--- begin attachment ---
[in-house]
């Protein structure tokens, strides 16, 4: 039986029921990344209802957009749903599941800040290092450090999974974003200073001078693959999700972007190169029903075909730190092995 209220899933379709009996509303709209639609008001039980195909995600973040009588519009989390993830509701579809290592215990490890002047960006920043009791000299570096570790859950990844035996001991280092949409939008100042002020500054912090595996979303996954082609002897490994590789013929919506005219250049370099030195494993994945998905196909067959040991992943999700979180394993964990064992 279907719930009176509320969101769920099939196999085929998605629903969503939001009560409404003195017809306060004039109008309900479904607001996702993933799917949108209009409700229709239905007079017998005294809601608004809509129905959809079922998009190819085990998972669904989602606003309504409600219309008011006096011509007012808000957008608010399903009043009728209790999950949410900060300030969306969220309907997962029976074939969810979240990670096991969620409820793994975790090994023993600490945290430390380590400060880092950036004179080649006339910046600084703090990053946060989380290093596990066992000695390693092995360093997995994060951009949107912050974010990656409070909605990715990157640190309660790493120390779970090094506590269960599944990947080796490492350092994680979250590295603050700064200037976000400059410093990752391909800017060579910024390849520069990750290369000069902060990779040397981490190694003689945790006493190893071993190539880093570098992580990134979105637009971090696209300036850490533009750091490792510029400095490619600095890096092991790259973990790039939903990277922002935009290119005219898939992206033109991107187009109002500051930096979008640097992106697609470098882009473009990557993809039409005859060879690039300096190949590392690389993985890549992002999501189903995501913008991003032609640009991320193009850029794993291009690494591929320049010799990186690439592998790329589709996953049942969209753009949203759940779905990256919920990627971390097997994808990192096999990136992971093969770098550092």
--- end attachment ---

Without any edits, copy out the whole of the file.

[in-house]
């Protein structure tokens, strides 16, 4: 039986029921990344209802957009749903599941800040290092450090999974974003200073001078693959999700972007190169029903075909730190092995 209220899933379709009996509303709209639609008001039980195909995600973040009588519009989390993830509701579809290592215990490890002047960006920043009791000299570096570790859950990844035996001991280092949409939008100042002020500054912090595996979303996954082609002897490994590789013929919506005219250049370099030195494993994945998905196909067959040991992943999700979180394993964990064992 279907719930009176509320969101769920099939196999085929998605629903969503939001009560409404003195017809306060004039109008309900479904607001996702993933799917949108209009409700229709239905007079017998005294809601608004809509129905959809079922998009190819085990998972669904989602606003309504409600219309008011006096011509007012808000957008608010399903009043009728209790999950949410900060300030969306969220309907997962029976074939969810979240990670096991969620409820793994975790090994023993600490945290430390380590400060880092950036004179080649006339910046600084703090990053946060989380290093596990066992000695390693092995360093997995994060951009949107912050974010990656409070909605990715990157640190309660790493120390779970090094506590269960599944990947080796490492350092994680979250590295603050700064200037976000400059410093990752391909800017060579910024390849520069990750290369000069902060990779040397981490190694003689945790006493190893071993190539880093570098992580990134979105637009971090696209300036850490533009750091490792510029400095490619600095890096092991790259973990790039939903990277922002935009290119005219898939992206033109991107187009109002500051930096979008640097992106697609470098882009473009990557993809039409005859060879690039300096190949590392690389993985890549992002999501189903995501913008991003032609640009991320193009850029794993291009690494591929320049010799990186690439592998790329589709996953049942969209753009949203759940779905990256919920990627971390097997994808990192096999990136992971093969770098550092």